Got it? But that's not all. A bribe can also mean offers and promises - not just actual payments. And illegal payments are not limited to cash. Bribes can be considered if your company offers children's tuition, bogus "business" or "training" trips, which incidentally include fun-filled, expenses-paid weekends in places such as Las Vegas, etc. Also excessive or lavish wining and dining of foreign officials can eventually earn you special, adrenalin-rich sessions with your legal counsel.
Okay, if you think about it, the above may make a lot of sense. But how about your partners and sales channels? Well, there is some bad news. The FCPA also prohibits indirect corrupt payments through third party intermediaries, such as agents, distributors, consultants, independent contractors, representatives, provided your company authorized payments or "knew" of illicit payment possibly being made by a third party intermediary.
And guess what? The "don't ask, don't tell" strategy won't cut it as a legal defense if it is discovered that your local distributor was routinely bribing and not bothering to report it to you, since you had made it a practice not to pay attention. That is, "the head in the sand" approach to corruption avoidance is just about guaranteed to be thrown out of the window by the US Department of Justice ― particularly if there was a reasonable chance that you were aware of a high probability of money being passed under the table, in white envelopes, etc. and entering foreign officials' pockets.
Still a legal defense can be built around a lack of corrupt intent. For example, giving money at an official's wedding or funeral is not likely to raise suspicions, so long as the amount is in keeping with local traditions and there is no intent to get business as a result of that donation. On the other hand, giving or promising money, etc. with the intent of getting business - well, that can land you in jail.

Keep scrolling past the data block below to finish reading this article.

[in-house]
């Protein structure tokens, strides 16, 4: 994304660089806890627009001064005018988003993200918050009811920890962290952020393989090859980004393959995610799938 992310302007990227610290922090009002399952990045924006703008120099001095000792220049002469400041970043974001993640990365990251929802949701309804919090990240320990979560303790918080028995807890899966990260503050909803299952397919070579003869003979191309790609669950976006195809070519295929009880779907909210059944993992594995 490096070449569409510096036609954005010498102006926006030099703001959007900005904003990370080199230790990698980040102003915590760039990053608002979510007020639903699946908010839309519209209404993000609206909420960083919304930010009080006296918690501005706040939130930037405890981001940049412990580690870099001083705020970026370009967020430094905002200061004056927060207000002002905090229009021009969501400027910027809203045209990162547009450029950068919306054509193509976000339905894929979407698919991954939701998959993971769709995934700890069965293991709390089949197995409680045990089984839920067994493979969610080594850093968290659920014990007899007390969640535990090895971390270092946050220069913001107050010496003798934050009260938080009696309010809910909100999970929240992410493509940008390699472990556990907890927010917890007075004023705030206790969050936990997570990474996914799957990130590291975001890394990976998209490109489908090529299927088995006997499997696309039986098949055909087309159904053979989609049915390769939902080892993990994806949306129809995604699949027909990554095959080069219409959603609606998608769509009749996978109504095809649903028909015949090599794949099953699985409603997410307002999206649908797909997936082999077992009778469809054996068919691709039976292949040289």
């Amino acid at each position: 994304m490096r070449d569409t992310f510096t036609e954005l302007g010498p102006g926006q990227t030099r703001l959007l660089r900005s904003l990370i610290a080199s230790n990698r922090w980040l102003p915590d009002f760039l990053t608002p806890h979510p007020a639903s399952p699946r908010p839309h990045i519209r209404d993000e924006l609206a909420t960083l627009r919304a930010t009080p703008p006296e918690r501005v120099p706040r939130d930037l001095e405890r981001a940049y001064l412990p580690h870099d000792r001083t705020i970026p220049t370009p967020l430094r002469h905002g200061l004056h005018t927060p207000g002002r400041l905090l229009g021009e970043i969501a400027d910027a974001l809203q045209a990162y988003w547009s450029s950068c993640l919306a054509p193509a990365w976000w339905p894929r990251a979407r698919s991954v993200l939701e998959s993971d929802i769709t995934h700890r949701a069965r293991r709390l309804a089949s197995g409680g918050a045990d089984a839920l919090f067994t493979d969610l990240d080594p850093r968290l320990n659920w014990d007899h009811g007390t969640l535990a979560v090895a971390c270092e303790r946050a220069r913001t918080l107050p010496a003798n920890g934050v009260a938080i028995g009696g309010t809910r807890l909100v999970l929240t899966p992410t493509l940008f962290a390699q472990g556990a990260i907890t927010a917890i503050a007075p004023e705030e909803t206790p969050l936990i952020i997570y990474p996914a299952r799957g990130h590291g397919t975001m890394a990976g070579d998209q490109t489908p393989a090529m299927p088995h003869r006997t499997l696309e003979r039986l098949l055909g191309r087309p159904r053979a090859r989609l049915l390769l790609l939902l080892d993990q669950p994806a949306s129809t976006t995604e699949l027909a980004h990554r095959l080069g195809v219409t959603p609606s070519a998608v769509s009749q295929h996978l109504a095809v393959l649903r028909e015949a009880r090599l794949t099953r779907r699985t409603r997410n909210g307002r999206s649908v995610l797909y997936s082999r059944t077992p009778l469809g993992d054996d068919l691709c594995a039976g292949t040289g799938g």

So, you might think, "the above is well and good for those poor chumps who have to deal with government officials, but it's not my concern since I deal only in the private sector." Well, my friend, dream on. While indeed the genesis of the FCPA may have focused on those companies dealing with foreign governments, thanks to creative interpretations of the U.S. Travel Act by the US Department Of Justice (DOJ), any bribe that is technically illegal by local governments can enable the US Feds to go after you.
But, the same thinking can actually work as your defense. For example, if a payment is specifically permitted by local law, then you are off the hook regardless if you are dealing with a private or public sector transaction. And, here is some other good news: the FCPA specifically permits payment to officials to facilitate payments so long as other anti-bribery provisions are not violated. Also, if your payment meets all the criteria for a violation of the anti-bribery provisions, but was a "reasonable and bona fide business expense, you may have a solid legal defense.
Anyway, there is not enough space in a newspaper to properly cover this topic. But I hope I have given you some insight as to how complicated this matter can become and how your company could be unknowingly be walking in a major, legal mine field. Legal compliance, of course, requires a great deal more than just reading newspaper columns. So, if your operation does not already have in place policies and procedures dealing with FCPA or home country and Korean anti-corruption legal compliance, it may be past due for you to spend the time and money to invest in some solid legal counsel.
AmCham's Legal Affairs Committee did the community a good service by sponsoring July's luncheon. But it's obviously up to each company to ensure ongoing compliance. The FCPA (and like laws) have become more far-reaching and are now more punitive than ever.